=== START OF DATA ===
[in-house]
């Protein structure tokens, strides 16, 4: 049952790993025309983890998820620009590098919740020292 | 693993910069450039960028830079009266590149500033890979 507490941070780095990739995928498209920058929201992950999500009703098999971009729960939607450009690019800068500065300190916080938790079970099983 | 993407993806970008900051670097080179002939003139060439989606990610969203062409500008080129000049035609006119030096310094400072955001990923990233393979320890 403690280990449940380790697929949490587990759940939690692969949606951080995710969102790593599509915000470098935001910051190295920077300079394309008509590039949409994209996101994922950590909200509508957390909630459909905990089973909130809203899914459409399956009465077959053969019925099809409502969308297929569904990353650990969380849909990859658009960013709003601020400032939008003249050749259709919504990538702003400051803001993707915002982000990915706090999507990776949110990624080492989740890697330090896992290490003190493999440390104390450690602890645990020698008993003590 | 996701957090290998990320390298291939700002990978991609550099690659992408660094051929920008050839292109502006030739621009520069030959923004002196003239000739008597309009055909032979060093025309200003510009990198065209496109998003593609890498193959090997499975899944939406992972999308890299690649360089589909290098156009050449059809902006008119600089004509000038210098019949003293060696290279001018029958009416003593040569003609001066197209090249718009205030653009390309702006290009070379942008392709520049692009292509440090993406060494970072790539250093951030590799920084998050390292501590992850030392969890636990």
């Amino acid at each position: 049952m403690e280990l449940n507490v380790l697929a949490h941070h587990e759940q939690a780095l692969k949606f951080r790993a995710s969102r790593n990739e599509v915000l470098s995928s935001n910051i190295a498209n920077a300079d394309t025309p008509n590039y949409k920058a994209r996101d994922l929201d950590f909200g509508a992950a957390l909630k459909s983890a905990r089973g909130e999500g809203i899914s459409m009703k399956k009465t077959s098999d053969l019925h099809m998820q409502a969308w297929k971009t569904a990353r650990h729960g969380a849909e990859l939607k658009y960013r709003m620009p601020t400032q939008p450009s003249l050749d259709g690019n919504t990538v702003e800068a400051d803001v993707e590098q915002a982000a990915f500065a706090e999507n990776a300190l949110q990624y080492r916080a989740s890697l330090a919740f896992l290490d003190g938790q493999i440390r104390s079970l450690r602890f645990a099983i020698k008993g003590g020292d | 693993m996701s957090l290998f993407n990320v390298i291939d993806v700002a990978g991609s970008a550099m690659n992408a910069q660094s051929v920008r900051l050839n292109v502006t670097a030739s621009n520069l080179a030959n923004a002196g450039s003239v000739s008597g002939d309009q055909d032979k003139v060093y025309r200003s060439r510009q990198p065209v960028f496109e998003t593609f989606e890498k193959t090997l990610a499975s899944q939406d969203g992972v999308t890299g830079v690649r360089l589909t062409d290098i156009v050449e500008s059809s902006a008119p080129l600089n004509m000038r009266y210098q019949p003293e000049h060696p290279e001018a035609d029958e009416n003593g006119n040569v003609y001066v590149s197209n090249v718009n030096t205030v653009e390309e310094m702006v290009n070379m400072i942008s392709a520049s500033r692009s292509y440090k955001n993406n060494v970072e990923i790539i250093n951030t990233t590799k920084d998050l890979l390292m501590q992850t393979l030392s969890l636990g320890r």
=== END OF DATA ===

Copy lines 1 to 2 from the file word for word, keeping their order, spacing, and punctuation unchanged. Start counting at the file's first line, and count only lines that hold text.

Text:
[in-house]
């Protein structure tokens, strides 16, 4: 049952790993025309983890998820620009590098919740020292 | 693993910069450039960028830079009266590149500033890979 507490941070780095990739995928498209920058929201992950999500009703098999971009729960939607450009690019800068500065300190916080938790079970099983 | 993407993806970008900051670097080179002939003139060439989606990610969203062409500008080129000049035609006119030096310094400072955001990923990233393979320890 403690280990449940380790697929949490587990759940939690692969949606951080995710969102790593599509915000470098935001910051190295920077300079394309008509590039949409994209996101994922950590909200509508957390909630459909905990089973909130809203899914459409399956009465077959053969019925099809409502969308297929569904990353650990969380849909990859658009960013709003601020400032939008003249050749259709919504990538702003400051803001993707915002982000990915706090999507990776949110990624080492989740890697330090896992290490003190493999440390104390450690602890645990020698008993003590 | 996701957090290998990320390298291939700002990978991609550099690659992408660094051929920008050839292109502006030739621009520069030959923004002196003239000739008597309009055909032979060093025309200003510009990198065209496109998003593609890498193959090997499975899944939406992972999308890299690649360089589909290098156009050449059809902006008119600089004509000038210098019949003293060696290279001018029958009416003593040569003609001066197209090249718009205030653009390309702006290009070379942008392709520049692009292509440090993406060494970072790539250093951030590799920084998050390292501590992850030392969890636990």